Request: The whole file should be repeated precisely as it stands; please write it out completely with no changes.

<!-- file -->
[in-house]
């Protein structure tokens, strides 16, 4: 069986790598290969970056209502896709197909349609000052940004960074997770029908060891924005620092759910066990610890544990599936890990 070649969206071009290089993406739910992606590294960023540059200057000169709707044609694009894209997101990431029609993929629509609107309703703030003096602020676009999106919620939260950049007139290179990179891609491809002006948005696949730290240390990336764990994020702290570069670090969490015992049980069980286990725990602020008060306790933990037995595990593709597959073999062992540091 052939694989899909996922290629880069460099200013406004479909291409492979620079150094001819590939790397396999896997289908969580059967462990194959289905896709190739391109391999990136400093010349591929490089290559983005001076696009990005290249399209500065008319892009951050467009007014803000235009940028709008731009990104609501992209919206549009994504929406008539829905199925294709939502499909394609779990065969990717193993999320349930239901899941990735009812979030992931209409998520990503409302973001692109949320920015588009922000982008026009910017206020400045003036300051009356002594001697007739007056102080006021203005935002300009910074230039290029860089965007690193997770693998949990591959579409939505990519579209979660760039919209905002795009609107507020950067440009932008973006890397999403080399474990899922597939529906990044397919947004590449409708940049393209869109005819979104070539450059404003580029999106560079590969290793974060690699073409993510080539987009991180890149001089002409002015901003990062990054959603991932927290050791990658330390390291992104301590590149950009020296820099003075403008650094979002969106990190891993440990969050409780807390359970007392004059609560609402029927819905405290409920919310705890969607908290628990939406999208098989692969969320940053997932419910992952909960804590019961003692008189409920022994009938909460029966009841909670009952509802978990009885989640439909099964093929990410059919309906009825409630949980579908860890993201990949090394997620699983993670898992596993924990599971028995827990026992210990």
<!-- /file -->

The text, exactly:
[in-house]
């Protein structure tokens, strides 16, 4: 069986790598290969970056209502896709197909349609000052940004960074997770029908060891924005620092759910066990610890544990599936890990 070649969206071009290089993406739910992606590294960023540059200057000169709707044609694009894209997101990431029609993929629509609107309703703030003096602020676009999106919620939260950049007139290179990179891609491809002006948005696949730290240390990336764990994020702290570069670090969490015992049980069980286990725990602020008060306790933990037995595990593709597959073999062992540091 052939694989899909996922290629880069460099200013406004479909291409492979620079150094001819590939790397396999896997289908969580059967462990194959289905896709190739391109391999990136400093010349591929490089290559983005001076696009990005290249399209500065008319892009951050467009007014803000235009940028709008731009990104609501992209919206549009994504929406008539829905199925294709939502499909394609779990065969990717193993999320349930239901899941990735009812979030992931209409998520990503409302973001692109949320920015588009922000982008026009910017206020400045003036300051009356002594001697007739007056102080006021203005935002300009910074230039290029860089965007690193997770693998949990591959579409939505990519579209979660760039919209905002795009609107507020950067440009932008973006890397999403080399474990899922597939529906990044397919947004590449409708940049393209869109005819979104070539450059404003580029999106560079590969290793974060690699073409993510080539987009991180890149001089002409002015901003990062990054959603991932927290050791990658330390390291992104301590590149950009020296820099003075403008650094979002969106990190891993440990969050409780807390359970007392004059609560609402029927819905405290409920919310705890969607908290628990939406999208098989692969969320940053997932419910992952909960804590019961003692008189409920022994009938909460029966009841909670009952509802978990009885989640439909099964093929990410059919309906009825409630949980579908860890993201990949090394997620699983993670898992596993924990599971028995827990026992210990």